Bruce Willis as Detective James "Jimmy" Monroe
Tracy Morgan as Detective Paul Hodges
Kevin Pollak as Hunsaker
Seann William Scott as Dave
Jason Lee as Roy
Rashida Jones as Debbie Hodges
Adam Brody as Barry Mangold
Guillermo Diaz as Poh Boy
Cory Fernandez as Juan Diaz
Jimmy and Paul are a carefully mismatched pair of New York City detectives who have endured nine years of partnership, which should put the ordeal of anyone who buys a ticket to “Cop Out” in some perspective. You will spend less than two hours in their wisecracking, undisciplined company, and that should be more than enough.
An early scene sets the tone for what will follow, even as it raises expectations just a bit. Paul (that’s the jumpy, fast-talking African-American partner, played by Tracy Morgan) persuades Jimmy (the grouchy white guy played by Bruce Willis) to let him be the one to question a suspect. The name Paul gives the technique he will use is “homage.” He says “HOMM-idge,” Jimmy says “oh-MAHZH,” and instead of calling the whole thing off, Paul storms into the interrogation room and reels off famous moments from as many other movies as he can think of, including “Die Hard.” “Not familiar with that one,” says Jimmy.
Which is pretty funny, even if it betrays the inferiority complex that cripples this hectic, desperately ingratiating buddy-cop action-comedy. Mr. Morgan, basically doing what he does on “30 Rock,” but with guns and profanity, is an amusing foil for the dependable Mr. Willis, whose jaw and scalp muscles appear to be in excellent condition for exasperated clenching. But the nonsensical title of this movie (which was originally supposed to be something smuttier) pretty much says it all. It’s a phoned-in, gutless piece of hack work that reminds you of other, better films in the same vein.
From time to time, “Cop Out” offers glimpses of the giddy, goofy delight it might have been. Those moments arise when the busy, pointlessly bloody machinery of the plot slows down enough to give someone a chance to act silly. Often enough it is Mr. Morgan, but he gallantly allows himself to be upstaged from time to time by Seann William Scott, playing a jabbering narrative contrivance who steals a valuable baseball card from Jimmy.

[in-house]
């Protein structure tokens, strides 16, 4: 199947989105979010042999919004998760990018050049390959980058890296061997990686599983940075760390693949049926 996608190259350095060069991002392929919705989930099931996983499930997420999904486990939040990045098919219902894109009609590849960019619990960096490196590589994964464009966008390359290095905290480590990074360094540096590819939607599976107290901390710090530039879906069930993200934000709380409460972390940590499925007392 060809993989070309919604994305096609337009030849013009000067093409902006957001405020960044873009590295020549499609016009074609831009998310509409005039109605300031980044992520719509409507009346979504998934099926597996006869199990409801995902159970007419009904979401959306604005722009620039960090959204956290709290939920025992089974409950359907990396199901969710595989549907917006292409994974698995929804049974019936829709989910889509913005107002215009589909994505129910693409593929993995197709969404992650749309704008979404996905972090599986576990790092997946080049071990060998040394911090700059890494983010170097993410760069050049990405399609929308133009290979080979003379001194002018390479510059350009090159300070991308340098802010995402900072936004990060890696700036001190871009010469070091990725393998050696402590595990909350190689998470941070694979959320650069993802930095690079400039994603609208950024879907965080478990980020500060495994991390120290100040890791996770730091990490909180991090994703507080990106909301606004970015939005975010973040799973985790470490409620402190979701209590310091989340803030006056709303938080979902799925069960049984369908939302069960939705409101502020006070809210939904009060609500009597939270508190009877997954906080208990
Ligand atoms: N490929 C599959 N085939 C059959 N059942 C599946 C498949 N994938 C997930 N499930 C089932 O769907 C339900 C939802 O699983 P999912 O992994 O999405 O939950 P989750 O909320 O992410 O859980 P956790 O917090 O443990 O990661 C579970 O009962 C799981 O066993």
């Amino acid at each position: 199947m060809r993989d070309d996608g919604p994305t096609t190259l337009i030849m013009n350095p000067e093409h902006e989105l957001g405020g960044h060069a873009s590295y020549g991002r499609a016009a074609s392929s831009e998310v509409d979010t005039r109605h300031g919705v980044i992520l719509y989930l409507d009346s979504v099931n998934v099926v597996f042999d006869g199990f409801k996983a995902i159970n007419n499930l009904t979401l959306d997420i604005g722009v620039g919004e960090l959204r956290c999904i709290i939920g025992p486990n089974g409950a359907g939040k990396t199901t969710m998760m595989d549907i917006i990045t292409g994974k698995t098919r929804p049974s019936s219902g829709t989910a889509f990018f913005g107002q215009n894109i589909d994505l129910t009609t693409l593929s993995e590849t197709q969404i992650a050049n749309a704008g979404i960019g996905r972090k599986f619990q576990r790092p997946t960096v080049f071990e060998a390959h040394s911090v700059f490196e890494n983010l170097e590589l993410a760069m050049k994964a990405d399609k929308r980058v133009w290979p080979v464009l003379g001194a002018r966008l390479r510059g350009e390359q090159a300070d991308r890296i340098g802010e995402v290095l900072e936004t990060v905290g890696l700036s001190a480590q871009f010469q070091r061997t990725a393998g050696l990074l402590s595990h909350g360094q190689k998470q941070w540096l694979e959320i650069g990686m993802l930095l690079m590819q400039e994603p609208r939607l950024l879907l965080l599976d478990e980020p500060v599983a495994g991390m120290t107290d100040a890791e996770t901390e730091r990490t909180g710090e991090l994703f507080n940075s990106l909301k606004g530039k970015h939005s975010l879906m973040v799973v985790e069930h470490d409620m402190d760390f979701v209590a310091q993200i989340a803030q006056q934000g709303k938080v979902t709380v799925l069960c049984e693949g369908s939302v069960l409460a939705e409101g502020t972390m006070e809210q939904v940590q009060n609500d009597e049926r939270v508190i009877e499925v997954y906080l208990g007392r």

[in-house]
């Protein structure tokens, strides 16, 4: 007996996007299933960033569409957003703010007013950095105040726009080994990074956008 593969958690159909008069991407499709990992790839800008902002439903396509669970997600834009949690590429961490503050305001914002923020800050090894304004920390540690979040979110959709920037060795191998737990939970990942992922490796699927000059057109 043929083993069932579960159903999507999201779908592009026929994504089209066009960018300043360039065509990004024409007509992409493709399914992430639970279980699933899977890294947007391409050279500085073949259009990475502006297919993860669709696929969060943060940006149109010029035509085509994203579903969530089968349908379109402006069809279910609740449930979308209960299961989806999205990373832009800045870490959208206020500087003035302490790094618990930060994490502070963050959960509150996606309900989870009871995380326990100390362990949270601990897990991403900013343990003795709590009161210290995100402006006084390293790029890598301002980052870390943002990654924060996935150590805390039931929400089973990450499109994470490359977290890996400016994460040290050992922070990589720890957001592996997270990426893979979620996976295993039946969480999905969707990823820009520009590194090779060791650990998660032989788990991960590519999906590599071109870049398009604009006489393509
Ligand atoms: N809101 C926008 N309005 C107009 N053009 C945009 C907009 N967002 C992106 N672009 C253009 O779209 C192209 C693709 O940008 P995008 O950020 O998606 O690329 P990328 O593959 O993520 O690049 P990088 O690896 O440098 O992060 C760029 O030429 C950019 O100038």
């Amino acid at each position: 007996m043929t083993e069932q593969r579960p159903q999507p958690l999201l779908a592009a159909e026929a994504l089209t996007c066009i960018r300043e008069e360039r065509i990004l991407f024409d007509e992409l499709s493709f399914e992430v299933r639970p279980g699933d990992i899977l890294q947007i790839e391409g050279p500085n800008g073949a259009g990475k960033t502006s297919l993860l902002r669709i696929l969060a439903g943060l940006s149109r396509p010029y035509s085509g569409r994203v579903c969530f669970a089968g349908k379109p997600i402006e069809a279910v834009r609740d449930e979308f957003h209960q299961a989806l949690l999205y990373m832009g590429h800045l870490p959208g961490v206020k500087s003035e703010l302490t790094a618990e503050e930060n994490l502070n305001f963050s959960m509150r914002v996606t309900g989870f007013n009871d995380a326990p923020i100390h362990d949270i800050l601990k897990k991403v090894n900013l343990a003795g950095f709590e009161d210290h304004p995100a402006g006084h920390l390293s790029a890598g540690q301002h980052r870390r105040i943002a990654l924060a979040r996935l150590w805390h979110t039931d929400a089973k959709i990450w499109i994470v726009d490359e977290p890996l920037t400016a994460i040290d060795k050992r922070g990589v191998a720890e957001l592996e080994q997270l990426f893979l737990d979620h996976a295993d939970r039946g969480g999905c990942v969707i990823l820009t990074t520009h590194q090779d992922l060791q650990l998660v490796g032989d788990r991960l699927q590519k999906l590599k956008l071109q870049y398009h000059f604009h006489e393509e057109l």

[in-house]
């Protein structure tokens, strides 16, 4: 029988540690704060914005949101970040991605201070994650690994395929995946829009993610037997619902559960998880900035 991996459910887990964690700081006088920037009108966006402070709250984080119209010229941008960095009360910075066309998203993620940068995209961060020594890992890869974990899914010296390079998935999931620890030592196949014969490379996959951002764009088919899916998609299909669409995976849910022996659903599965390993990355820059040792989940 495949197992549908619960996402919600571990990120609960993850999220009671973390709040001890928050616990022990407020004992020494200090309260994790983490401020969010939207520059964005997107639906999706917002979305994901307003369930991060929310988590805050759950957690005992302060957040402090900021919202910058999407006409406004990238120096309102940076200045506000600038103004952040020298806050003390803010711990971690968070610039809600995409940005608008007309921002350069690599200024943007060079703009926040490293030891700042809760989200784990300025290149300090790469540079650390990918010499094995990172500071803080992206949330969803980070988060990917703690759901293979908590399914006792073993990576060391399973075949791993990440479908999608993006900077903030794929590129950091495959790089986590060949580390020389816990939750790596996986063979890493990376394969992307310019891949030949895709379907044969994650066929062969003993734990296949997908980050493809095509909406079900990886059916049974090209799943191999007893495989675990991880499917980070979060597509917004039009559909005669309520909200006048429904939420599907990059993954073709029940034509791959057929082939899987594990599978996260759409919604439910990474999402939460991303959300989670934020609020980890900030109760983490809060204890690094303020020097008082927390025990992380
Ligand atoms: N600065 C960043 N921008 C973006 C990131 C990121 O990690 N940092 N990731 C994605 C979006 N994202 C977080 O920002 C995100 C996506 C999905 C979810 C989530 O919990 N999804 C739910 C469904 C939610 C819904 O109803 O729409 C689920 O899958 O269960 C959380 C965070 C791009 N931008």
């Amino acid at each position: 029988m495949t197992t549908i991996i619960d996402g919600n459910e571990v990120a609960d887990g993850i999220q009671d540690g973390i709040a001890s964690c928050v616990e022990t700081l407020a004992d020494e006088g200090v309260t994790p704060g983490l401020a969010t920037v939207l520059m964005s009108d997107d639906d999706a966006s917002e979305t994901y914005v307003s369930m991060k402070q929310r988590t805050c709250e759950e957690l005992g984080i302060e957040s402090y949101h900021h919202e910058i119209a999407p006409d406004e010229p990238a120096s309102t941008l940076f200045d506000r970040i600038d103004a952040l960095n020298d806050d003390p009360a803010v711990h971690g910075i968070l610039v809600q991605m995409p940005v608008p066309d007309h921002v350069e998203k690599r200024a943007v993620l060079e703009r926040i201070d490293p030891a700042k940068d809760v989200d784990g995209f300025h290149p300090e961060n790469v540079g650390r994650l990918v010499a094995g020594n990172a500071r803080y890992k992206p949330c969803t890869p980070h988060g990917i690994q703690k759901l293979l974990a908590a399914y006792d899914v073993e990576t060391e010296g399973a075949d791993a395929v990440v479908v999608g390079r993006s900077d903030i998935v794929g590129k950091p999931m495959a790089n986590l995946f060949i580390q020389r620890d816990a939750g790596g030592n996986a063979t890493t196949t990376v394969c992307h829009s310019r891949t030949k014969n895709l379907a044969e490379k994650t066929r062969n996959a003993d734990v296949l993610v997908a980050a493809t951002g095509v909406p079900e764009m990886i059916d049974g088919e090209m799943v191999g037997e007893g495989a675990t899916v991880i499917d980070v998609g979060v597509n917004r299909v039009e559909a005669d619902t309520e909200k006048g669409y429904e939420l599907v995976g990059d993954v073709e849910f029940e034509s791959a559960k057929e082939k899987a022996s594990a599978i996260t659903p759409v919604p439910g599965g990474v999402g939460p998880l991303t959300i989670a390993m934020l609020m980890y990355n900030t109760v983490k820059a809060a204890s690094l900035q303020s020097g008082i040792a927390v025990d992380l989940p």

The recovery of that card — which Jimmy needs to sell so he can pay for the wedding of his beloved daughter, Ava (Michelle Trachtenberg) — is one wheel of a wobbly go-cart of a story put together by Robb and Mark Cullen, who wrote the screenplay, and Kevin Smith, who directed. Mr. Smith, who is best known (and best suited) for the scatological, free-form philosophy of “Clerks,” “Dogma” and “Clerks II,” has acknowledged that “Cop Out” represented an opportunity to cash a studio paycheck and try his hand at a popular genre.
As an action-comedy director, he shows himself to be not altogether incompetent, but admirers of his other movies (myself at least partially included) will search in vain for signs of his signature blend of bad-boy provocation and regular-guy sincerity. (Of course we can find plenty of that on Twitter, where Mr. Smith tweets as prolifically as a planeload of parakeets and has a following most religious leaders would envy.) Traces of his style are discernible in the loose, shaggy rhythm he sometimes allows to take over a scene, but most of “Cop Out” consists of clumsy swerves from dumb humor to grim brutality, as Jimmy and Paul’s personal issues entwine with their pursuit of a sadistic Mexican drug dealer (Guillermo Diaz).
In the film’s favor, it should be noted that this chase winds through some actual Brooklyn locations, including a sylvan corner of Prospect Park and —twice! — the L&B Spumoni Gardens, a venerable and beloved al fresco pizzeria in Bensonhurst that serves some of the best Sicilian pie in the borough. But local color and playful good humor will only take you so far, and “Cop Out” does not amount to much more than a blooper reel in search of a movie.